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Jesus lives!
Go Braves, Dawgs, and Falcons!
#7Moorish_IdolPosted 3/18/2014 7:51:06 PM
mortal_snow posted...
I think I understand what you're saying. It sounds like you're making the case that science isn't really "religious" or "not religious," but that it's just what we observe among the world around us. I'm not trying to say that science is "religious." I'm just pondering the possibilities that these scientists are finding some very significant information that might not actually deviate from the Bible.

Yeah. The way I see it, the same creation stories have been used to support young earth creationism, old earth creationism, intelligent design, theistic evolution, etc. I don't see why it couldn't be used to support a Big Bang too (in fact, it already has been for decades).
#8kozlo100Posted 3/18/2014 8:17:38 PM
I feel compelled to mention that this recent discovery does not say anything about the actual creation of the universe, but rather confirms one of a handful of competing theories about what happened a few trillionths of a second after that creation.

It is a very important discovery, to be sure, but it does not have metaphysical ramifications as far as the origin of the universe. If you thought God kicked off the Big Bang, this doesn't change anything about that.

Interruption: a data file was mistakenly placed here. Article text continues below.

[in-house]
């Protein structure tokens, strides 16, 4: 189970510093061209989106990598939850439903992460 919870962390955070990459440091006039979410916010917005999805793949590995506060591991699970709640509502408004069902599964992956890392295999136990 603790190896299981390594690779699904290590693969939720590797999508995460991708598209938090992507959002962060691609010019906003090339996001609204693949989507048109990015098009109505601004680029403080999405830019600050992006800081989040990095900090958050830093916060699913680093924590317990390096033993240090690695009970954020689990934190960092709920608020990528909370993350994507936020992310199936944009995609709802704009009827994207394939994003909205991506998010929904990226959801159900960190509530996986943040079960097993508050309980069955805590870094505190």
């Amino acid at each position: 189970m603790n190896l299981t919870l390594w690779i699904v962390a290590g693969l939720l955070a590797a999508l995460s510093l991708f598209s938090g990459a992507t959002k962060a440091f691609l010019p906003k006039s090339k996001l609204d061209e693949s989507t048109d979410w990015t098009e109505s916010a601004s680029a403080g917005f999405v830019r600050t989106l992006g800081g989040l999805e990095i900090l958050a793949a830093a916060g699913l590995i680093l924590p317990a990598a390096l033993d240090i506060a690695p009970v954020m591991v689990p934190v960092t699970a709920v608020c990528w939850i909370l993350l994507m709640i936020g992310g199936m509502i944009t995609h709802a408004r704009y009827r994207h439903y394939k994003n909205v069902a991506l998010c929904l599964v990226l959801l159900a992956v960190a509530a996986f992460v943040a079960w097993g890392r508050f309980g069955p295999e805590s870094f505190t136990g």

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#9master_gamr1231Posted 3/18/2014 9:40:29 PM
kozlo100 posted...
I feel compelled to mention that this recent discovery does not say anything about the actual creation of the universe, but rather confirms one of a handful of competing theories about what happened a few trillionths of a second after that creation.

It is a very important discovery, to be sure, but it does not have metaphysical ramifications as far as the origin of the universe. If you thought God kicked off the Big Bang, this doesn't change anything about that.


But for someone who believes in God that takes an extremely literal interpretation of Genesis as meaning that the whole universe poofed into existence in exactly six days, it does defy them. If they ever even listen, of course
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#10Moorish_IdolPosted 3/18/2014 10:20:04 PM
master_gamr1231 posted...
kozlo100 posted...
I feel compelled to mention that this recent discovery does not say anything about the actual creation of the universe, but rather confirms one of a handful of competing theories about what happened a few trillionths of a second after that creation.

It is a very important discovery, to be sure, but it does not have metaphysical ramifications as far as the origin of the universe. If you thought God kicked off the Big Bang, this doesn't change anything about that.


But for someone who believes in God that takes an extremely literal interpretation of Genesis as meaning that the whole universe poofed into existence in exactly six days, it does defy them. If they ever even listen, of course

In the past they've always been willing to go the "mature universe" route to explain that.